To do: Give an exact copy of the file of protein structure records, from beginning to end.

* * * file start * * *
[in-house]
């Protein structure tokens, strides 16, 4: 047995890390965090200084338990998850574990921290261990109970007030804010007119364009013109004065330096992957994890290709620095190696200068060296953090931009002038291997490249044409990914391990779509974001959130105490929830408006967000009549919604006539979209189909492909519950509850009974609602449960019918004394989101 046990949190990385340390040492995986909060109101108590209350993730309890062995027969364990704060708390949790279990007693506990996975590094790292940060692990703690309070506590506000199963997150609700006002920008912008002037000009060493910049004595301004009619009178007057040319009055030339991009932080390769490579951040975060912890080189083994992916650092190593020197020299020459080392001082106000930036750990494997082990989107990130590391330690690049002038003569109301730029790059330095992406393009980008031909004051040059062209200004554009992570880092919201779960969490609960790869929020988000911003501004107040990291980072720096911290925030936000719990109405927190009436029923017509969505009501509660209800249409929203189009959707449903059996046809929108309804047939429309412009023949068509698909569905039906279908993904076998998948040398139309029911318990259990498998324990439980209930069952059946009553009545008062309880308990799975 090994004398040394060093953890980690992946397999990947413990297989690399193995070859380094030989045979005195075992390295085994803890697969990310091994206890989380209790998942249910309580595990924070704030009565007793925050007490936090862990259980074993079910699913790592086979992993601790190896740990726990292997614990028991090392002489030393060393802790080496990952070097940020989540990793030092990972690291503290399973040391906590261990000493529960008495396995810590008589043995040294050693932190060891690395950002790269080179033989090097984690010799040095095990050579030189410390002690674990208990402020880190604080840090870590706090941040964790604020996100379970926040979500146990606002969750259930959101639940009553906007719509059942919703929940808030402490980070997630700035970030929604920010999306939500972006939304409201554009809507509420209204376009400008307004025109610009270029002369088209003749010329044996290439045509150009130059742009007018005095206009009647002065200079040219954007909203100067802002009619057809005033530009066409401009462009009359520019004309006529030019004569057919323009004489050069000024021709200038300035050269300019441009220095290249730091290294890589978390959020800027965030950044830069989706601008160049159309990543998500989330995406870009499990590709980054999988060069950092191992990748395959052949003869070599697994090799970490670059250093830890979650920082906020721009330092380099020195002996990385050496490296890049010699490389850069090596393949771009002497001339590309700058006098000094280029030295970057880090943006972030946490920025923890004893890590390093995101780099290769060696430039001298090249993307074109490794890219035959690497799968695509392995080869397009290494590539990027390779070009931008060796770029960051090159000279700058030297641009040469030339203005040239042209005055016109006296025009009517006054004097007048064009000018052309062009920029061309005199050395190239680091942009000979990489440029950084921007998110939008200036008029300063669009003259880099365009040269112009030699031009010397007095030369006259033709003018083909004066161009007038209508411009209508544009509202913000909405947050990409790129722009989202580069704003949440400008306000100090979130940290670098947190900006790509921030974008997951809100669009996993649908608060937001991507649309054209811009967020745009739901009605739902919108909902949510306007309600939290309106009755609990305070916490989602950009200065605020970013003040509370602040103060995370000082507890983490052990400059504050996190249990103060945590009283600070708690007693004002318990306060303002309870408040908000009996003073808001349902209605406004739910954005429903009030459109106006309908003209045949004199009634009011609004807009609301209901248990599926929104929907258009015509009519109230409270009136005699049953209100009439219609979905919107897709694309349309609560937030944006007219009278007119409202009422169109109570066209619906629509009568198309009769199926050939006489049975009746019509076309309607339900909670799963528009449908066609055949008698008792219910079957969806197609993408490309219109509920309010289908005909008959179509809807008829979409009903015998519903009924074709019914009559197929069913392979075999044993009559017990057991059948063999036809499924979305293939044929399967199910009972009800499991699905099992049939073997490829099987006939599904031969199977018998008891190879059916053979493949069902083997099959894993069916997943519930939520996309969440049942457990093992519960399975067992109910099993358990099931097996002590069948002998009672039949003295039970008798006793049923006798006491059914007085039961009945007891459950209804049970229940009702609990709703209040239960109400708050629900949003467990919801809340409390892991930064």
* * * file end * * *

[in-house]
């Protein structure tokens, strides 16, 4: 047995890390965090200084338990998850574990921290261990109970007030804010007119364009013109004065330096992957994890290709620095190696200068060296953090931009002038291997490249044409990914391990779509974001959130105490929830408006967000009549919604006539979209189909492909519950509850009974609602449960019918004394989101 046990949190990385340390040492995986909060109101108590209350993730309890062995027969364990704060708390949790279990007693506990996975590094790292940060692990703690309070506590506000199963997150609700006002920008912008002037000009060493910049004595301004009619009178007057040319009055030339991009932080390769490579951040975060912890080189083994992916650092190593020197020299020459080392001082106000930036750990494997082990989107990130590391330690690049002038003569109301730029790059330095992406393009980008031909004051040059062209200004554009992570880092919201779960969490609960790869929020988000911003501004107040990291980072720096911290925030936000719990109405927190009436029923017509969505009501509660209800249409929203189009959707449903059996046809929108309804047939429309412009023949068509698909569905039906279908993904076998998948040398139309029911318990259990498998324990439980209930069952059946009553009545008062309880308990799975 090994004398040394060093953890980690992946397999990947413990297989690399193995070859380094030989045979005195075992390295085994803890697969990310091994206890989380209790998942249910309580595990924070704030009565007793925050007490936090862990259980074993079910699913790592086979992993601790190896740990726990292997614990028991090392002489030393060393802790080496990952070097940020989540990793030092990972690291503290399973040391906590261990000493529960008495396995810590008589043995040294050693932190060891690395950002790269080179033989090097984690010799040095095990050579030189410390002690674990208990402020880190604080840090870590706090941040964790604020996100379970926040979500146990606002969750259930959101639940009553906007719509059942919703929940808030402490980070997630700035970030929604920010999306939500972006939304409201554009809507509420209204376009400008307004025109610009270029002369088209003749010329044996290439045509150009130059742009007018005095206009009647002065200079040219954007909203100067802002009619057809005033530009066409401009462009009359520019004309006529030019004569057919323009004489050069000024021709200038300035050269300019441009220095290249730091290294890589978390959020800027965030950044830069989706601008160049159309990543998500989330995406870009499990590709980054999988060069950092191992990748395959052949003869070599697994090799970490670059250093830890979650920082906020721009330092380099020195002996990385050496490296890049010699490389850069090596393949771009002497001339590309700058006098000094280029030295970057880090943006972030946490920025923890004893890590390093995101780099290769060696430039001298090249993307074109490794890219035959690497799968695509392995080869397009290494590539990027390779070009931008060796770029960051090159000279700058030297641009040469030339203005040239042209005055016109006296025009009517006054004097007048064009000018052309062009920029061309005199050395190239680091942009000979990489440029950084921007998110939008200036008029300063669009003259880099365009040269112009030699031009010397007095030369006259033709003018083909004066161009007038209508411009209508544009509202913000909405947050990409790129722009989202580069704003949440400008306000100090979130940290670098947190900006790509921030974008997951809100669009996993649908608060937001991507649309054209811009967020745009739901009605739902919108909902949510306007309600939290309106009755609990305070916490989602950009200065605020970013003040509370602040103060995370000082507890983490052990400059504050996190249990103060945590009283600070708690007693004002318990306060303002309870408040908000009996003073808001349902209605406004739910954005429903009030459109106006309908003209045949004199009634009011609004807009609301209901248990599926929104929907258009015509009519109230409270009136005699049953209100009439219609979905919107897709694309349309609560937030944006007219009278007119409202009422169109109570066209619906629509009568198309009769199926050939006489049975009746019509076309309607339900909670799963528009449908066609055949008698008792219910079957969806197609993408490309219109509920309010289908005909008959179509809807008829979409009903015998519903009924074709019914009559197929069913392979075999044993009559017990057991059948063999036809499924979305293939044929399967199910009972009800499991699905099992049939073997490829099987006939599904031969199977018998008891190879059916053979493949069902083997099959894993069916997943519930939520996309969440049942457990093992519960399975067992109910099993358990099931097996002590069948002998009672039949003295039970008798006793049923006798006491059914007085039961009945007891459950209804049970229940009702609990709703209040239960109400708050629900949003467990919801809340409390892991930064």